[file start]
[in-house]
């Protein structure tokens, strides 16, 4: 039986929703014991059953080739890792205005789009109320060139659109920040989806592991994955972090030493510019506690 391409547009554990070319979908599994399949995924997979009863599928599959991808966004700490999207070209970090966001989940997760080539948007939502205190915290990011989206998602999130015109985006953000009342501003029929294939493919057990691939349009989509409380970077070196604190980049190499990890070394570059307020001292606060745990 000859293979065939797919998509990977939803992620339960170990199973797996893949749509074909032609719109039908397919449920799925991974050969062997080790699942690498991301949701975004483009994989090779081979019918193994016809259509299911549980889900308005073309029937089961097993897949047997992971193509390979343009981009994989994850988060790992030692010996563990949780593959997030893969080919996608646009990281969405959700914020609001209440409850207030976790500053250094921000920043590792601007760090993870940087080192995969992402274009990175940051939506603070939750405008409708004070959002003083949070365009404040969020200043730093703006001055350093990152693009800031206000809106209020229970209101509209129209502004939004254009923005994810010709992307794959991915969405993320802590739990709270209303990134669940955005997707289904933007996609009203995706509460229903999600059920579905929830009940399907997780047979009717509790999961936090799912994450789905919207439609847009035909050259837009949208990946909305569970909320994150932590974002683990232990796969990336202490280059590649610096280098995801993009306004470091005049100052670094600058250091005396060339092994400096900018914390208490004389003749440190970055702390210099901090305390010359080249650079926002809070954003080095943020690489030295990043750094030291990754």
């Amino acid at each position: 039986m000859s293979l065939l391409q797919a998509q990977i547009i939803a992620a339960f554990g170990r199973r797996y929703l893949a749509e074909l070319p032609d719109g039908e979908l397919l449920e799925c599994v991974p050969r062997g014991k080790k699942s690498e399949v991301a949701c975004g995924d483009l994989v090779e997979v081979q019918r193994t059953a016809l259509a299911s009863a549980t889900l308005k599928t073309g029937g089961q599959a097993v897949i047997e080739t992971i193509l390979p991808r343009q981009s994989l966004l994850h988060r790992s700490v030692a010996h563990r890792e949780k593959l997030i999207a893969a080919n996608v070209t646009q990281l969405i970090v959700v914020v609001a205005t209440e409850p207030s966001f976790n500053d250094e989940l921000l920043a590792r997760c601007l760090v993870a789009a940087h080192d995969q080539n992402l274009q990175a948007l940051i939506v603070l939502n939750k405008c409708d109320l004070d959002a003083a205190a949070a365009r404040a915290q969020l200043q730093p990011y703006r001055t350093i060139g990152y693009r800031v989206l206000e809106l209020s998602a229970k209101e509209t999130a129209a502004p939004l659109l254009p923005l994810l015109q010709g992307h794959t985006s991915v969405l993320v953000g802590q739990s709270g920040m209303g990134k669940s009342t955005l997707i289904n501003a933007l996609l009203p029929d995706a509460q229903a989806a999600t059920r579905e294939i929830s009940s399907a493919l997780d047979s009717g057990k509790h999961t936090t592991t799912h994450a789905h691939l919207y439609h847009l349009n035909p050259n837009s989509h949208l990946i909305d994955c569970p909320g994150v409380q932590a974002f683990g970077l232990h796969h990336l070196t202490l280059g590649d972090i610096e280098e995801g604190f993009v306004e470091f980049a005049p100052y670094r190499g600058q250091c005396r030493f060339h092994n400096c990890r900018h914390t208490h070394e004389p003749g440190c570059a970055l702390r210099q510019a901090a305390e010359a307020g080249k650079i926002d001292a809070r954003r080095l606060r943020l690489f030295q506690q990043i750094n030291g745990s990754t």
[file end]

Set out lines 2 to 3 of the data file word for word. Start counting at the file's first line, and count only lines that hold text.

């Protein structure tokens, strides 16, 4: 039986929703014991059953080739890792205005789009109320060139659109920040989806592991994955972090030493510019506690 391409547009554990070319979908599994399949995924997979009863599928599959991808966004700490999207070209970090966001989940997760080539948007939502205190915290990011989206998602999130015109985006953000009342501003029929294939493919057990691939349009989509409380970077070196604190980049190499990890070394570059307020001292606060745990 000859293979065939797919998509990977939803992620339960170990199973797996893949749509074909032609719109039908397919449920799925991974050969062997080790699942690498991301949701975004483009994989090779081979019918193994016809259509299911549980889900308005073309029937089961097993897949047997992971193509390979343009981009994989994850988060790992030692010996563990949780593959997030893969080919996608646009990281969405959700914020609001209440409850207030976790500053250094921000920043590792601007760090993870940087080192995969992402274009990175940051939506603070939750405008409708004070959002003083949070365009404040969020200043730093703006001055350093990152693009800031206000809106209020229970209101509209129209502004939004254009923005994810010709992307794959991915969405993320802590739990709270209303990134669940955005997707289904933007996609009203995706509460229903999600059920579905929830009940399907997780047979009717509790999961936090799912994450789905919207439609847009035909050259837009949208990946909305569970909320994150932590974002683990232990796969990336202490280059590649610096280098995801993009306004470091005049100052670094600058250091005396060339092994400096900018914390208490004389003749440190970055702390210099901090305390010359080249650079926002809070954003080095943020690489030295990043750094030291990754």
């Amino acid at each position: 039986m000859s293979l065939l391409q797919a998509q990977i547009i939803a992620a339960f554990g170990r199973r797996y929703l893949a749509e074909l070319p032609d719109g039908e979908l397919l449920e799925c599994v991974p050969r062997g014991k080790k699942s690498e399949v991301a949701c975004g995924d483009l994989v090779e997979v081979q019918r193994t059953a016809l259509a299911s009863a549980t889900l308005k599928t073309g029937g089961q599959a097993v897949i047997e080739t992971i193509l390979p991808r343009q981009s994989l966004l994850h988060r790992s700490v030692a010996h563990r890792e949780k593959l997030i999207a893969a080919n996608v070209t646009q990281l969405i970090v959700v914020v609001a205005t209440e409850p207030s966001f976790n500053d250094e989940l921000l920043a590792r997760c601007l760090v993870a789009a940087h080192d995969q080539n992402l274009q990175a948007l940051i939506v603070l939502n939750k405008c409708d109320l004070d959002a003083a205190a949070a365009r404040a915290q969020l200043q730093p990011y703006r001055t350093i060139g990152y693009r800031v989206l206000e809106l209020s998602a229970k209101e509209t999130a129209a502004p939004l659109l254009p923005l994810l015109q010709g992307h794959t985006s991915v969405l993320v953000g802590q739990s709270g920040m209303g990134k669940s009342t955005l997707i289904n501003a933007l996609l009203p029929d995706a509460q229903a989806a999600t059920r579905e294939i929830s009940s399907a493919l997780d047979s009717g057990k509790h999961t936090t592991t799912h994450a789905h691939l919207y439609h847009l349009n035909p050259n837009s989509h949208l990946i909305d994955c569970p909320g994150v409380q932590a974002f683990g970077l232990h796969h990336l070196t202490l280059g590649d972090i610096e280098e995801g604190f993009v306004e470091f980049a005049p100052y670094r190499g600058q250091c005396r030493f060339h092994n400096c990890r900018h914390t208490h070394e004389p003749g440190c570059a970055l702390r210099q510019a901090a305390e010359a307020g080249k650079i926002d001292a809070r954003r080095l606060r943020l690489f030295q506690q990043i750094n030291g745990s990754t």